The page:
People who recently have been infected with HIV may not be as highly infectious as previously believed, a finding that could improve global efforts to prevent HIV transmission and save lives. In particular, the finding bolsters the strategy of treating patients with antiretroviral drugs before the onset of AIDS to prevent transmission.
Mathematical epidemiologists Steve Bellan, a postdoctoral researcher at The University of Texas at Austin, and Lauren Ancel Meyers, a biology professor at the university, authored the paper with researchers from McMaster University and Yale University. The analysis was published today in the open access online journal PLOS Medicine.
A few weeks after people are infected with HIV, they enter a months-long acute phase of infection when levels of virus in the bloodstream spike. If left untreated, this is followed by a decade-long chronic phase of infection that precedes AIDS. The acute phase has been previously associated with elevated risk for spreading HIV, even higher than expected from the viral spike. Researchers have argued that a large portion -- or even the majority -- of HIV transmission may arise from individuals who have just been infected, but the new analysis finds that previous estimates of infectivity during this acute phase are likely to be too high. In fact, today's report suggests one of the most commonly cited estimates could be as much as 20 times too high.
"We found that people are less likely to spread HIV to others during this early stage than has been believed for many years," Bellan said. "Our new estimates imply that some novel strategies to control HIV may be even more effective, and it can help communities to direct public health resources to save more lives."
Estimating infectivity during acute-phase HIV is notoriously difficult, and only one study, involving heterosexual couples in Rakai, Uganda, has ever measured it directly. The new study took two complementary approaches to estimate the additional risk of transmission during the acute phase. The first analysis used data from the Rakai study but accounted for differences among the couples that were ignored in earlier studies; the second analysis estimated infection risk from measurements of virus levels throughout the acute phase. Both approaches found that the risk of transmission is indeed higher during the acute phase than the chronic phase, but the amount of additional risk during the acute phase is equivalent to only eight extra months of chronic-phase infectivity. By contrast, the most commonly cited earlier estimates suggest that the HIV acute phase produces risk equivalent to 31-141 extra months of chronic-phase infection.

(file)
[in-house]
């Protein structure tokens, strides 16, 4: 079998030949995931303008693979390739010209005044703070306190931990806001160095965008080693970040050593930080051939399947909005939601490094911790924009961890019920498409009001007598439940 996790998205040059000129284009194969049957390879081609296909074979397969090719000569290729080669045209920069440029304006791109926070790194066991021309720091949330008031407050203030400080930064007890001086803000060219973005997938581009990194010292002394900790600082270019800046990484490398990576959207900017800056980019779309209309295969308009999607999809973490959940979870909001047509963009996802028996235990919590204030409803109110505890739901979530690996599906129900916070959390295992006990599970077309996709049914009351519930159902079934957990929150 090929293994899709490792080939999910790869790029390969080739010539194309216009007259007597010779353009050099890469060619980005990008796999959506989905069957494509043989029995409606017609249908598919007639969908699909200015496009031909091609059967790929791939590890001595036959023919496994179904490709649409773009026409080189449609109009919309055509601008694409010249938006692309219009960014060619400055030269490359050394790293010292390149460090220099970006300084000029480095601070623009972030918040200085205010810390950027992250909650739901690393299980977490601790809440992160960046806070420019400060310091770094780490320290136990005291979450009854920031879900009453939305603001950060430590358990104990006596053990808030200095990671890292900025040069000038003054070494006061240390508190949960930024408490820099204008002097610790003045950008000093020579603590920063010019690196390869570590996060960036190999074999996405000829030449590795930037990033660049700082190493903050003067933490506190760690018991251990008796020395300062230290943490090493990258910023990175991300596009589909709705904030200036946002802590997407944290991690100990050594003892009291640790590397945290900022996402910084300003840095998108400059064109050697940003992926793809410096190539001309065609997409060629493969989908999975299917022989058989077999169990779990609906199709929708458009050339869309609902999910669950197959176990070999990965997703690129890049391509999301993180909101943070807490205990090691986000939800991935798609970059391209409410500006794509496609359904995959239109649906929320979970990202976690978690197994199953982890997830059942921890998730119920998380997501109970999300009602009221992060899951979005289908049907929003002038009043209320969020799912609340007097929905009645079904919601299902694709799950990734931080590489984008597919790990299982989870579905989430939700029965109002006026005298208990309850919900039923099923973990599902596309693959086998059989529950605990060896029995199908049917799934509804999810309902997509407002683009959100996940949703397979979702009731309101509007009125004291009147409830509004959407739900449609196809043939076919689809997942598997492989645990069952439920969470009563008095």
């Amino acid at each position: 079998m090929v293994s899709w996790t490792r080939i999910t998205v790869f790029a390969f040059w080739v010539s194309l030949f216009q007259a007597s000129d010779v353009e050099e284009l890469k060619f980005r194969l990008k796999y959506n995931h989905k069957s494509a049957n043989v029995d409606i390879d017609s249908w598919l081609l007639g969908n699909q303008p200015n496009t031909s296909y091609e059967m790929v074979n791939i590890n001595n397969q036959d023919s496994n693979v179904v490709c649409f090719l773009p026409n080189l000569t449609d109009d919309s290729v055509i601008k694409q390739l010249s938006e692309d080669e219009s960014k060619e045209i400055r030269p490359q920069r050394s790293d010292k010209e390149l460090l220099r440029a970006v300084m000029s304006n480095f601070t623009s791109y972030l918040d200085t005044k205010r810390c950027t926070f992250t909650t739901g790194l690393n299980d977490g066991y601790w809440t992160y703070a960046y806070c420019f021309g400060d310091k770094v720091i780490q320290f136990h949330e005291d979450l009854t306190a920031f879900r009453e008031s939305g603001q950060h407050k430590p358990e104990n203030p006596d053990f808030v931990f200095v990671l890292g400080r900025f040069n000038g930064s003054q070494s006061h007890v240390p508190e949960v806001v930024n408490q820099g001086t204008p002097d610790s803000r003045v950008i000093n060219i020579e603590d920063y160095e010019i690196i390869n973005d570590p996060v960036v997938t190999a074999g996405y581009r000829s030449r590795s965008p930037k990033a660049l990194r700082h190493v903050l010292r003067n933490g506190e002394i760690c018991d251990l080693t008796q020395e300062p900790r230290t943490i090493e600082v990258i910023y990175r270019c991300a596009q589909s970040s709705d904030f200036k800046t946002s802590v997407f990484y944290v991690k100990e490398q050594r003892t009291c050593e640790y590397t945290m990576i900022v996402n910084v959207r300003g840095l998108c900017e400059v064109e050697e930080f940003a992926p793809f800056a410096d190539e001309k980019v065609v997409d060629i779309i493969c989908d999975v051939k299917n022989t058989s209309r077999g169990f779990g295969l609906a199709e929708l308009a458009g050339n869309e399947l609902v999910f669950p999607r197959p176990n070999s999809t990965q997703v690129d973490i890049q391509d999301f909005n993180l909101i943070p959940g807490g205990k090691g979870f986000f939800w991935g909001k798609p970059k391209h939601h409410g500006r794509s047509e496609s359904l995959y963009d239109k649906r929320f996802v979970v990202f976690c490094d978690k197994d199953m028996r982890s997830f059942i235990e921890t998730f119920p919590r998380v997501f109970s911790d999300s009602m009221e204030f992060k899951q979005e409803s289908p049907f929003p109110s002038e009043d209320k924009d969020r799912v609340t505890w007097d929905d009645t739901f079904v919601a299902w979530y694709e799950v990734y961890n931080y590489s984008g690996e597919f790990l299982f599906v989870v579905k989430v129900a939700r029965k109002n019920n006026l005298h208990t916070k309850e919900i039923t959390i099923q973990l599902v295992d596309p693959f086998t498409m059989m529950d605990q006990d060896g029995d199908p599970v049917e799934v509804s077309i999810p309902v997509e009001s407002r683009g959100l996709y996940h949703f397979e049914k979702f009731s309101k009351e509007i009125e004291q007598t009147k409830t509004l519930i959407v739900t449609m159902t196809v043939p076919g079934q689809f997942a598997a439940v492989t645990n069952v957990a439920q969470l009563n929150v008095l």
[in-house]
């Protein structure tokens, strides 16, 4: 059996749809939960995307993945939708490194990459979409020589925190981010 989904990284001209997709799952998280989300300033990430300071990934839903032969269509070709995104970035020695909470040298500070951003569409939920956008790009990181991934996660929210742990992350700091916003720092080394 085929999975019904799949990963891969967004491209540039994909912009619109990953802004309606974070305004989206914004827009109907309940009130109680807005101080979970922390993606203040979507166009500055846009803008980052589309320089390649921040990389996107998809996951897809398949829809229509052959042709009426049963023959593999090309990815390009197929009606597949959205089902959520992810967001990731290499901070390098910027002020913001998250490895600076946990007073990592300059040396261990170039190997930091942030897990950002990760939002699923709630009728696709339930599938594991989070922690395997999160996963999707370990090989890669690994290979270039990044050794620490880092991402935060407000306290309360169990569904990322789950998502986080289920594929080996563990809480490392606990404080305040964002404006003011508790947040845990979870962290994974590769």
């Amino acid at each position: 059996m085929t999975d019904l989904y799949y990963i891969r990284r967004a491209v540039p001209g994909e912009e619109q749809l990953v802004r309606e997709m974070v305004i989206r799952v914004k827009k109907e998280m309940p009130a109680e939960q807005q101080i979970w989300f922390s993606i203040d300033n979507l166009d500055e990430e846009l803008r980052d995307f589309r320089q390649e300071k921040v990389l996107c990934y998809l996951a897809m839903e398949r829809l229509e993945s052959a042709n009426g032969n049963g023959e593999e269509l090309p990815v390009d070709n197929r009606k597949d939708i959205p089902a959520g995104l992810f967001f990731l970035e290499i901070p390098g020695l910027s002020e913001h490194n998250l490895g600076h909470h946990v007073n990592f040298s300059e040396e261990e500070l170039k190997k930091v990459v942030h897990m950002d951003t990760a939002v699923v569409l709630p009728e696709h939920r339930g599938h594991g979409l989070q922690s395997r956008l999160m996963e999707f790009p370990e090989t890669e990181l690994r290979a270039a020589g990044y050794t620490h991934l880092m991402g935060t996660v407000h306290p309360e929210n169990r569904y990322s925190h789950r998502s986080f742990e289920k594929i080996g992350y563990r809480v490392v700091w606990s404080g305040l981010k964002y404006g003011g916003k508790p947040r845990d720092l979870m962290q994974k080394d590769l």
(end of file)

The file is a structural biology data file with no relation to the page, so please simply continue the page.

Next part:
"One of the biggest challenges to eliminating HIV is diagnosing people before they have the chance to infect others," Meyers said. "If newly infected people are not as infectious as previously believed, then we can be more optimistic about the global impact of HIV 'treatment as prevention' efforts."
An estimated 2 million people each year become newly infected with HIV, the disease that causes AIDS. Treating HIV-infected individuals with antiretroviral drugs not only prevents AIDS, but also makes them unlikely to infect others. In the past five years, policy has consequently shifted toward programs that aim to keep HIV infections from spreading across a population by administering antiretroviral treatment as a preventive strategy. However, individuals can only be treated once they are tested and diagnosed, and individuals rarely get tested within the first few months after infection.
Because of this lag between infection and diagnosis, these "treatment as prevention" programs are unlikely to prevent transmission from acutely infected individuals, and some have questioned whether the strategy prevents much of HIV's spread. The new analysis suggests it's less likely that newly infected patients could undermine the strategy's impact. By contrast, programs focused entirely on early identification of the disease may not be as cost-effective as once thought for controlling HIV's spread.
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